Even so, some experts argue no one is immune to the lure of false memories. The University of Portsmouth’s Patihis conducted research that identified false memories in individuals with “highly superior autobiographical memory.”

The Brain Science Behind False Memories

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So, what’s happening in the brain when false memories occur? Our brains use two mechanisms to recall memories: Consolidation and reconsolidation. Consolidation happens when our brains are recalling events that just happened to turn short-term memories into long-term ones. Reconsolidation happens when our brains are remembering events already stored in our long-term memories. When we do this, our minds become vulnerable to alteration, and that’s when false memories can take hold, says Rissman.

If someone is recalling a long-term memory, and an alternate account of that memory is presented to them, the mind can blend those accounts and insert new — false — details.

“There are some intriguing experimental techniques to exploit this reconsolidation process so as to update and change past memories, for instance by making them less emotionally laden or by altering specific details,” Rissman says.

Such experiments might sound downright nefarious, but there could be potential benefits to disrupting reconsolidation. Some research suggests people with PTSD could benefit from memory manipulation, which would dampen specific memories. On the flip side, individuals with Alzheimer’s could benefit from enhancing memories.

Can We Detect False Memories?

Research shows it’s hard to distinguish false memories from true memories in scans of the brain, also known as functional magnetic resonance imaging (fMRI). When you take an fMRI of the brain, the same neural networks activate regardless of whether you’re recalling a memory or imagining a future moment.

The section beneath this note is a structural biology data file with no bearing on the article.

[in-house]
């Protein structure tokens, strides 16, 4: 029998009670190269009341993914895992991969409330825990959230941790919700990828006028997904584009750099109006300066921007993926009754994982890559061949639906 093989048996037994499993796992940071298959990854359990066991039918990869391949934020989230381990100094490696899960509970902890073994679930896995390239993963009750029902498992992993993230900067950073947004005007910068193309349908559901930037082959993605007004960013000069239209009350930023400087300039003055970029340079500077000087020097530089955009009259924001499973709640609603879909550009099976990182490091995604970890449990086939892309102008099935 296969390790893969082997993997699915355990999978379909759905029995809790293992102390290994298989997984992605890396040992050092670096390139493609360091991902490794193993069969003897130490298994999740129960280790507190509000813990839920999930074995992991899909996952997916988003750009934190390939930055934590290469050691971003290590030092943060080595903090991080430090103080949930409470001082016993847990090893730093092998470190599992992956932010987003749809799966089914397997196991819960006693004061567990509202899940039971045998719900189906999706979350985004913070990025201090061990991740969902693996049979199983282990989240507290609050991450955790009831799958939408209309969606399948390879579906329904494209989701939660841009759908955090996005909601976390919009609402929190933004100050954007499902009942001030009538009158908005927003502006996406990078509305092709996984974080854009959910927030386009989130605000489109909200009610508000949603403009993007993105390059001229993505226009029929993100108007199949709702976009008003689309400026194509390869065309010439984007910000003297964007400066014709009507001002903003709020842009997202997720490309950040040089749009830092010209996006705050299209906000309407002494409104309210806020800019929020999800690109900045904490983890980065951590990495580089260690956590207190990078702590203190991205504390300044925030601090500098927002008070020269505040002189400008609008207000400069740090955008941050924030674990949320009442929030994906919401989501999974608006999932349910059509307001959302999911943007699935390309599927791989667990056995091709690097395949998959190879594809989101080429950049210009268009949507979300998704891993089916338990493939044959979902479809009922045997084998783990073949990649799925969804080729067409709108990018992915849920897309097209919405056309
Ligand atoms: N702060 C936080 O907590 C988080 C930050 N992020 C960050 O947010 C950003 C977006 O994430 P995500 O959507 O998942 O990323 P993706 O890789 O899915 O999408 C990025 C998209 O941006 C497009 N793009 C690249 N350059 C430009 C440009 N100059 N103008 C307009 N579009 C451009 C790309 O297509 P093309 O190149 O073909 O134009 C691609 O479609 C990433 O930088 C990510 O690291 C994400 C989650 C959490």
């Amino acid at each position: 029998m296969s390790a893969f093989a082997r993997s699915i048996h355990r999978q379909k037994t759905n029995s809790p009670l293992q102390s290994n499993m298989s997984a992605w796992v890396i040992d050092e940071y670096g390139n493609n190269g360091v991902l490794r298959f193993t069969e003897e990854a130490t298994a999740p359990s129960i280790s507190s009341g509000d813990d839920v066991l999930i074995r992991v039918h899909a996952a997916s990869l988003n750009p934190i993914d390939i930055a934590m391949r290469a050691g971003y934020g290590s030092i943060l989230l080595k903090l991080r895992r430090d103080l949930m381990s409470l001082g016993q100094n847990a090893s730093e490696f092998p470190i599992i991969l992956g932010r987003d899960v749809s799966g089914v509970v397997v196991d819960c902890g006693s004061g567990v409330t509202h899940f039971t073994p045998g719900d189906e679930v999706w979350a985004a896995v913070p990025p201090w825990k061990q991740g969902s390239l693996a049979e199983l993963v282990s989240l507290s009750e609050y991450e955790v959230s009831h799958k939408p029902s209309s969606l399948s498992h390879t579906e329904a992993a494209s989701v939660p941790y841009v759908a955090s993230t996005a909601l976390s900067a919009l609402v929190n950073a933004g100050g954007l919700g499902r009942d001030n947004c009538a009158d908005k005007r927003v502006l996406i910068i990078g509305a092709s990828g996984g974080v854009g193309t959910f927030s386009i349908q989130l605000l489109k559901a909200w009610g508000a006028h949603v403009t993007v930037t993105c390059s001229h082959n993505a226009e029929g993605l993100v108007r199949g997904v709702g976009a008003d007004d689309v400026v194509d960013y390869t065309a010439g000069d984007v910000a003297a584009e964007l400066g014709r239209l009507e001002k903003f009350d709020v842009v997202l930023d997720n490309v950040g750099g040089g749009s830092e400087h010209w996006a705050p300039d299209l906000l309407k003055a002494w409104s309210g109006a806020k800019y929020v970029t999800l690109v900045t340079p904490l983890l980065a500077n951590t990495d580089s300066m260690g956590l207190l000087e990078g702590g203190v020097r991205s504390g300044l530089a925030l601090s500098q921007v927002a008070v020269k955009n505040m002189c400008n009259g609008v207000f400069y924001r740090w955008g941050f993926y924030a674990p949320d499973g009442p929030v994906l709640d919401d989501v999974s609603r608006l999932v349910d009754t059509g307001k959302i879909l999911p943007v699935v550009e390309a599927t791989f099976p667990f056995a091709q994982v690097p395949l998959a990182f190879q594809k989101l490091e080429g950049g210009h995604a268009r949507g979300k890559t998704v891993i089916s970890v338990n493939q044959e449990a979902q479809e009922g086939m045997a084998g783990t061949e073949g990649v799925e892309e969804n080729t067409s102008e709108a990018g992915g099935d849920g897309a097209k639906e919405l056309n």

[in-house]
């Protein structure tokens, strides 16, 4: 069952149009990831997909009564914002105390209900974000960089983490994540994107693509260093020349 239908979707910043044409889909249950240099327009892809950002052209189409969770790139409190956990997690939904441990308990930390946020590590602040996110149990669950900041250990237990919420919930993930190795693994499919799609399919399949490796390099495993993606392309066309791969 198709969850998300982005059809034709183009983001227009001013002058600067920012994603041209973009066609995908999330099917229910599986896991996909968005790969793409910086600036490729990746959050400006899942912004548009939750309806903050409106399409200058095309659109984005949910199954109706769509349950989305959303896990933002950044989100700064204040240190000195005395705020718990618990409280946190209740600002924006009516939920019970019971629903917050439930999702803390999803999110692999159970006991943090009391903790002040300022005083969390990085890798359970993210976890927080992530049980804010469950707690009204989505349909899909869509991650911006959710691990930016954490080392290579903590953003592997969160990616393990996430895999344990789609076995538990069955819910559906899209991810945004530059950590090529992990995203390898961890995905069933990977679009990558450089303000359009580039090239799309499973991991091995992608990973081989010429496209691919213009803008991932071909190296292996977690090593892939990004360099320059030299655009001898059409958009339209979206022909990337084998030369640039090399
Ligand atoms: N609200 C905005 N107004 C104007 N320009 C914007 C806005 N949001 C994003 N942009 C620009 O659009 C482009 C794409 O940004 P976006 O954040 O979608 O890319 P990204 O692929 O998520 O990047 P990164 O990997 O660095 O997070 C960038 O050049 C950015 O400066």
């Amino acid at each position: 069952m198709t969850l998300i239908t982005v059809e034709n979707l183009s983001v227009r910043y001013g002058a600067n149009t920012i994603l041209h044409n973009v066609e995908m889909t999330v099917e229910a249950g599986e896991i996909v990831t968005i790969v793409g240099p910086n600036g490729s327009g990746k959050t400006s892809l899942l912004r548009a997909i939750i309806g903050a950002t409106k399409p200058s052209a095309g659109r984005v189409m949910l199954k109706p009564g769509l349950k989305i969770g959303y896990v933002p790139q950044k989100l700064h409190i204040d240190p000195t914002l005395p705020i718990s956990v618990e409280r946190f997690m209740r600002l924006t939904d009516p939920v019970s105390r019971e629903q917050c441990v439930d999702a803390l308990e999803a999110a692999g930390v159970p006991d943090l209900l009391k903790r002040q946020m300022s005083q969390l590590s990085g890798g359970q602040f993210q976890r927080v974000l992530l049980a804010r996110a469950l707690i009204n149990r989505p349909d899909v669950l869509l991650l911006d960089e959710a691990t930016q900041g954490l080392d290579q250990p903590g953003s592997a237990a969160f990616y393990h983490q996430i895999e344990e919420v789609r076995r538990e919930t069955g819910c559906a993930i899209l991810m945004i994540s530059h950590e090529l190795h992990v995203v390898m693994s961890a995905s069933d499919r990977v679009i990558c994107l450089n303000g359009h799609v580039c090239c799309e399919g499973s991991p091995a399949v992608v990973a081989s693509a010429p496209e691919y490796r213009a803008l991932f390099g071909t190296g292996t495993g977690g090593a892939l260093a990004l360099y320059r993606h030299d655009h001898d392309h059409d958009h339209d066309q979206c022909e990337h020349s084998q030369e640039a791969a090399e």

“The consensus seems to be that we cannot tell false memories from true memories,” Patihis says.

But over the past decade, neuroscientists have gotten closer to inducing and mapping false memories in the brain — albeit in rodent minds rather than human ones — using a method known as optogenetics. Scientists in a 2013 study successfully manipulated cells in mice’s hippocampus, which is a region of the brain critical for memory.

Using a surgically implanted device, researchers were able to activate a precise set of neurons at the right time so mice froze as if they had received an electrical shock to the foot, even though no such shock had been administered to the mice.

The researchers were “essentially laying the building blocks for a false memory,” according to Rissman.

We can’t yet safely apply optogenetics to induce false memories in humans, though Rissman says research is underway to use these same techniques to restore vision or hearing.

“It is also far from clear whether more complex memories could be implanted [in humans],” Rissman says.

In other words: No one is going to be turned into a human doll anytime soon. For now, we’ll have to amuse ourselves with sci-fi worlds like Dollhouse which toy with the consequences of an often-coveted clean slate.